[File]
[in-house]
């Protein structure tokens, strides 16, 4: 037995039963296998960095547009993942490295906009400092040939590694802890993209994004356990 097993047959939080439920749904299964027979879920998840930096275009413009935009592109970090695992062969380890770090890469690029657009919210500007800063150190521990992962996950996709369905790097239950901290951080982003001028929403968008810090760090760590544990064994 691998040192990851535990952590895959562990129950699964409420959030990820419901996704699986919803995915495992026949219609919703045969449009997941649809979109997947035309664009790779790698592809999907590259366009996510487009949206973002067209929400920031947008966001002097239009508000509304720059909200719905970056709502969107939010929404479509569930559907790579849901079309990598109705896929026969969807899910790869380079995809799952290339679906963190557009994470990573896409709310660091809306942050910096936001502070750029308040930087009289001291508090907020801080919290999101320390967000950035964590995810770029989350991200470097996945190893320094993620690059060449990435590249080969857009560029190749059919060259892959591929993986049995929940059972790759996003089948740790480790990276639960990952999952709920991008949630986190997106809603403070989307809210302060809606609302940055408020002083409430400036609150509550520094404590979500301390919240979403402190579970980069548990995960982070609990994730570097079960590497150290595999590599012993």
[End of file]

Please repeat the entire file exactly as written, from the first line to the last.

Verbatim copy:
[in-house]
């Protein structure tokens, strides 16, 4: 037995039963296998960095547009993942490295906009400092040939590694802890993209994004356990 097993047959939080439920749904299964027979879920998840930096275009413009935009592109970090695992062969380890770090890469690029657009919210500007800063150190521990992962996950996709369905790097239950901290951080982003001028929403968008810090760090760590544990064994 691998040192990851535990952590895959562990129950699964409420959030990820419901996704699986919803995915495992026949219609919703045969449009997941649809979109997947035309664009790779790698592809999907590259366009996510487009949206973002067209929400920031947008966001002097239009508000509304720059909200719905970056709502969107939010929404479509569930559907790579849901079309990598109705896929026969969807899910790869380079995809799952290339679906963190557009994470990573896409709310660091809306942050910096936001502070750029308040930087009289001291508090907020801080919290999101320390967000950035964590995810770029989350991200470097996945190893320094993620690059060449990435590249080969857009560029190749059919060259892959591929993986049995929940059972790759996003089948740790480790990276639960990952999952709920991008949630986190997106809603403070989307809210302060809606609302940055408020002083409430400036609150509550520094404590979500301390919240979403402190579970980069548990995960982070609990994730570097079960590497150290595999590599012993």